Thursday, 1 January 2015

Marseille, 1720: the arrival of a plague ship.

I know the sufferings and death that thousands of people have gone through, but can it be directly my fault?  What am I reproached with? Didn't I merely carry out my mission in a proper manner?
Letter of Jean-Baptiste Chataud, Captain of the Grand-Saint-Antoine.



In 1720 the last outbreak of bubonic plague in Europe devastated the port of Marseille and its hinterland; estimates of the death toll vary, but in probability at least 40,000 died in Marseille itself and a further 90,000 in the rest of Provence out of a total population of 400,000.  In 1996 the wreck of the Grand-Saint-Antoine, the merchant ship which had brought plague to the city, was rediscovered in the sands off the rocky Île Jarre where it had been set fire to and sunk. Five seasons of underwater excavations took place on the charred and buried wreck, culminating in September 2012 in the raising of the ship's anchor, which is now restored and soon to form the centrepiece of an exhibition in the newly refurbished museum in Marseille.







 Michel Goury, who led the excavations,  followed up his work with almost thirty years of research and in April 2013  published a biography of the ship's captain Jean-Baptiste Chataud, which contains many new details of the circumstances surrounding the outbreak of plague.  I don't have access to this book, but some of Michel Goury's findings can be gleaned from a TV documentary in which he appears,"The plague of 1720: was Marseille sacrificed?", which was broadcast in December 2012 in the popular "Shadow of doubt" ("L'ombre d'un doute") series.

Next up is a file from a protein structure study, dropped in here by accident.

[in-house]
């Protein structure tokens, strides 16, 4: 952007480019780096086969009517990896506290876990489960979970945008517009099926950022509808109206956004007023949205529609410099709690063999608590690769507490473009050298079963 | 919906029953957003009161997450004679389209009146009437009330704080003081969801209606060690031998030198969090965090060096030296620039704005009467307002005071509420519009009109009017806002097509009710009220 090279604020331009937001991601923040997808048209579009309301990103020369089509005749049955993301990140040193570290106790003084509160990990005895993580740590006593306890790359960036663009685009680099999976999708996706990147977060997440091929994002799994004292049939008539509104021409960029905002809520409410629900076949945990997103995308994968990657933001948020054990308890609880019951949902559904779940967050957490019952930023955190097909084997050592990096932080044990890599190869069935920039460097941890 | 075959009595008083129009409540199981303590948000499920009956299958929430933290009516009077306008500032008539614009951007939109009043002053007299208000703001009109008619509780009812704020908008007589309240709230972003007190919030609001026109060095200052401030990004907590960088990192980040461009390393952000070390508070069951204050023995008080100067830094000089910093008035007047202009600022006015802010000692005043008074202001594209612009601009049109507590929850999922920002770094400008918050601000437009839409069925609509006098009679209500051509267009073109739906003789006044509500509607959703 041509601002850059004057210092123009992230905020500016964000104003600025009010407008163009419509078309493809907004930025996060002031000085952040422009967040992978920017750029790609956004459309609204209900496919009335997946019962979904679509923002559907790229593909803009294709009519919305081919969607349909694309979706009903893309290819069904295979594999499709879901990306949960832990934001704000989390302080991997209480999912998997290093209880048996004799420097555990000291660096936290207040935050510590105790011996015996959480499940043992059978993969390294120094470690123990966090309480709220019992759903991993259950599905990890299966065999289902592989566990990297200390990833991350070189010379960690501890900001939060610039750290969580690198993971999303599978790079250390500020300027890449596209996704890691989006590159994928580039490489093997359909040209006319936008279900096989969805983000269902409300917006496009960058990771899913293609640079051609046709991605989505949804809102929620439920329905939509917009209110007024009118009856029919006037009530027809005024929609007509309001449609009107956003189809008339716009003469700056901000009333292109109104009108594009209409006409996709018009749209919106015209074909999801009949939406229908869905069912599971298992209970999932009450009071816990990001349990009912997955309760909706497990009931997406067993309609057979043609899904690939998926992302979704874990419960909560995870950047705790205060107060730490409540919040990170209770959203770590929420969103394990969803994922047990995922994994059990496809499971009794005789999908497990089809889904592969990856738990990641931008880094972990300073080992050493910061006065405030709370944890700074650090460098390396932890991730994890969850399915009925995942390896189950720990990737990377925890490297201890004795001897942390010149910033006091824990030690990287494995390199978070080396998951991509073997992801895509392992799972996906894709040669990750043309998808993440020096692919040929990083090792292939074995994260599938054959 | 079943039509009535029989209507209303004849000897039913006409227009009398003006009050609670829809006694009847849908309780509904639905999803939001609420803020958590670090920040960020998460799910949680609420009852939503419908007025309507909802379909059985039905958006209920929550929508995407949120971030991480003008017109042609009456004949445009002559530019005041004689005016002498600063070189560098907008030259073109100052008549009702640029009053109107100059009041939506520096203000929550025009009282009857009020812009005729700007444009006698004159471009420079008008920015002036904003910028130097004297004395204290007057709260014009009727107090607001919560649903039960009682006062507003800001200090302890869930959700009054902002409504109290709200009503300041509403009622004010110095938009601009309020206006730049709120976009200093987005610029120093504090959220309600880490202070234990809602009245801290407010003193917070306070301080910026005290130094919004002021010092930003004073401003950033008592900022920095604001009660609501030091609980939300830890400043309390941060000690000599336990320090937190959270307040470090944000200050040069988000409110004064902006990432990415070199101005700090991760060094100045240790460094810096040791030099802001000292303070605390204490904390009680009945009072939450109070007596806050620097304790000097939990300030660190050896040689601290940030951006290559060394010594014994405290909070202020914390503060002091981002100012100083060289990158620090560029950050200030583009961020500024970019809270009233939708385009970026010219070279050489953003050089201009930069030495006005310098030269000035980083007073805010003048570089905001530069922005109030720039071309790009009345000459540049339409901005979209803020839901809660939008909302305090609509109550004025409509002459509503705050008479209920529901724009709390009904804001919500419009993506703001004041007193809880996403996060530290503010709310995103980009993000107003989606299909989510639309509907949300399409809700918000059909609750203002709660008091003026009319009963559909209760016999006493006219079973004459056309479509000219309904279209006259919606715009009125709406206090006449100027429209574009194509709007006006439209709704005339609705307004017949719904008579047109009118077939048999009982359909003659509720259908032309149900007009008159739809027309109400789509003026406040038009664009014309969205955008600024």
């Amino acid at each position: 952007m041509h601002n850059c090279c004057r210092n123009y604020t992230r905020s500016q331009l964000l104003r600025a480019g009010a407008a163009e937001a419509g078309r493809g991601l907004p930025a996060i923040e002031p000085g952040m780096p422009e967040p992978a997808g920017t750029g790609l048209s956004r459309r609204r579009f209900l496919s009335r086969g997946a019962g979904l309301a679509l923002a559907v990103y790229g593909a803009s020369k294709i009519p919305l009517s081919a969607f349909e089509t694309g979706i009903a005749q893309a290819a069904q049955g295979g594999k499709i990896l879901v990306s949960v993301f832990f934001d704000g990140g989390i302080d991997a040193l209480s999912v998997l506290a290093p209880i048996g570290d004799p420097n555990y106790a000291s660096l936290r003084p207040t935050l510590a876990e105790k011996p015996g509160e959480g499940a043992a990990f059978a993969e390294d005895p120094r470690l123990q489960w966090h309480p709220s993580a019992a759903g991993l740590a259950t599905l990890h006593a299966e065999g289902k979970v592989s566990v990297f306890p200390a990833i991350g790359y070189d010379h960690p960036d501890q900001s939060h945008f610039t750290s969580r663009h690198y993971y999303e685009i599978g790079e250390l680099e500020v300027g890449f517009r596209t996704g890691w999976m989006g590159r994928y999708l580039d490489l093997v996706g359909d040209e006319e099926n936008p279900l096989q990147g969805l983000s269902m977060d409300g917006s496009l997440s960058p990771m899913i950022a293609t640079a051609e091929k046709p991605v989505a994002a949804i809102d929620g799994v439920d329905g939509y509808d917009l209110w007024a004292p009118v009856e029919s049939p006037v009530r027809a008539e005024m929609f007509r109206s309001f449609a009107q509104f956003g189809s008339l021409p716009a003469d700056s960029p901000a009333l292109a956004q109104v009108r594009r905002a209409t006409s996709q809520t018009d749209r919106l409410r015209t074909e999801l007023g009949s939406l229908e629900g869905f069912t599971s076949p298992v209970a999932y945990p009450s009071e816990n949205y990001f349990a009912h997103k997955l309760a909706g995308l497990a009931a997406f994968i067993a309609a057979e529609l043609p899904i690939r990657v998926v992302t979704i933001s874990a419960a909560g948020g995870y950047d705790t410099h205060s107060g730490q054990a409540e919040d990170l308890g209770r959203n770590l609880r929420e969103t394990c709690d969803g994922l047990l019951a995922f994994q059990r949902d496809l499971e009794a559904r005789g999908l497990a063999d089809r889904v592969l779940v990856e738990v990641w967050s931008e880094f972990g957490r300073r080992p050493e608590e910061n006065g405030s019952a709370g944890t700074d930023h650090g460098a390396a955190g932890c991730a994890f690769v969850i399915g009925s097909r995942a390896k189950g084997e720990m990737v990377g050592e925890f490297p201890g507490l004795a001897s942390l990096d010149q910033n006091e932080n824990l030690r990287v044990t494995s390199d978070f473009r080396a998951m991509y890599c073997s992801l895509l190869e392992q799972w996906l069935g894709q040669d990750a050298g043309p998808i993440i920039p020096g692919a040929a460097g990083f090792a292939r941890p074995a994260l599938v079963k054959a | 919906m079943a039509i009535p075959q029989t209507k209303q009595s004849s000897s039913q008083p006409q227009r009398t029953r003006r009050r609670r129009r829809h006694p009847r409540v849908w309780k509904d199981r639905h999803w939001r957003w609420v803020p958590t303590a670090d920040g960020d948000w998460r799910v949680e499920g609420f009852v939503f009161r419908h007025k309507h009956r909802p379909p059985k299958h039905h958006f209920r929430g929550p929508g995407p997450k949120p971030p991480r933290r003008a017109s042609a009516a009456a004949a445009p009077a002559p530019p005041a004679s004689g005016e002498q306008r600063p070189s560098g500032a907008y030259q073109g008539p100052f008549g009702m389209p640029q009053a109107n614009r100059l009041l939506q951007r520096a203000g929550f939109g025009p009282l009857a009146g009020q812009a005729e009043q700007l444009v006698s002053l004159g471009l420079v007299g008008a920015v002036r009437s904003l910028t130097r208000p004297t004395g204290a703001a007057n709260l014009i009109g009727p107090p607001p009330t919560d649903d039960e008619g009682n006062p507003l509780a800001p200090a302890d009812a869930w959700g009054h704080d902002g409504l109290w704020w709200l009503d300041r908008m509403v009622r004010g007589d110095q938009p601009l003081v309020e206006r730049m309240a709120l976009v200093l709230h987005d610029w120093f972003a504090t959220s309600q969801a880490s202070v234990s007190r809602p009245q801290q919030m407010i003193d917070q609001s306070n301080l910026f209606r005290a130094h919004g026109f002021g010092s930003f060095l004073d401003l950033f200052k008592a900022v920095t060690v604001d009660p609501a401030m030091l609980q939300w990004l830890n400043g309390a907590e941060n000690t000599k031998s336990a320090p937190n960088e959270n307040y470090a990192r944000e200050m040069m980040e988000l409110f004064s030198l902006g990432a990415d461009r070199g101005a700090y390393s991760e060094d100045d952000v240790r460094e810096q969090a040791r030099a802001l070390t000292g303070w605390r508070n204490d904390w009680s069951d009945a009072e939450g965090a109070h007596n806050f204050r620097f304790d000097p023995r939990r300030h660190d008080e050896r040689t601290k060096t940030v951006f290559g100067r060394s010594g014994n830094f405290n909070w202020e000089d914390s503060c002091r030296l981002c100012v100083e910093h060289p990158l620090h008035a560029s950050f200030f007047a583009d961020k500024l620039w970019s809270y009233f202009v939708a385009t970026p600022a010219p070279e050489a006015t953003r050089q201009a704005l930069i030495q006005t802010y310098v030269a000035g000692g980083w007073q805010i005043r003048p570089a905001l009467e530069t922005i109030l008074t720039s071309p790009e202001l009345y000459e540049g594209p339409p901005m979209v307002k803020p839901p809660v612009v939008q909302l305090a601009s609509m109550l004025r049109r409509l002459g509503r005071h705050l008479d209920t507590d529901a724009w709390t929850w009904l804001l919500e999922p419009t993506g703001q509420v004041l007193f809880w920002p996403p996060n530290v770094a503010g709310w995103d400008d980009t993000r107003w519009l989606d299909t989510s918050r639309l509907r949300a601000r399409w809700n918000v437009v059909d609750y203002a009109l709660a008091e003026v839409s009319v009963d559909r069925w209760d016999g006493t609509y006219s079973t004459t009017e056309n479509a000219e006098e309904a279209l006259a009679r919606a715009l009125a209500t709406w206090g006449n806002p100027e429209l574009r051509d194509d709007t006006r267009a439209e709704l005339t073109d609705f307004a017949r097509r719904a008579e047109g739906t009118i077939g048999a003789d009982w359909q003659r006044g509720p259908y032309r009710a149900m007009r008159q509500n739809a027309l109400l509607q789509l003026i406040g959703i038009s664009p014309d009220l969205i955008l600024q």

These notes follows the  TV programme:

 [5:48] On 22nd May 1720 the Grand-Saint-Antoine under the command of Captain Jean-Baptiste Chataud arrived after a voyage of more than 10 months at the entrance to the harbour of Marseille with a cargo of fine cottons and silks from the Levant.  It had been a difficult voyage - eight men had died on route - and the crew now faced a month's quarantine

[7:00] Following the strict protocols laid down, Chataud anchored off the island of Pomègues in the harbour mouth and disembarked to present his bill-of-health to the Bureau de Santé on the mainland.  A "clean" bill-of-health allowed the ship to proceed to the Nouvelles Infirmeries, an enclosed lazaretto built by Colbert in 1668, where the cargo could be unloaded and sold at the end of the month's quarantine. Had the ship been placed under interdict for plague, Chataud would have been forced to anchor off the isolated Île Jarre and the merchandise destroyed.


Remains from the Grand-Saint-Antoine currently on display 
in the Marseille museum [Wikimedia]
[8:42]  There could have been little doubt in anyone's mind that the Grand-Saint-Antoine was a dangerous ship. In course of voyage it had docked twice, in Port Said and Tripoli, and twice received a clean bill of health. Yet its cargo had passed through plague-ridden Damascus and, although the mechanism was not understood, it was well known that textiles were a vector for disease.  A Turkish passenger picked up in Tripoli had died, followed by the seven others, including the ship's surgeon  It later came to light later that Chataud had kept himself in isolation in the stern of the vessel, well aware these were plague victims.  In principle these deaths should have  been sufficient to send the ship to the Île Jarre irrespective of any clean bill-of-health.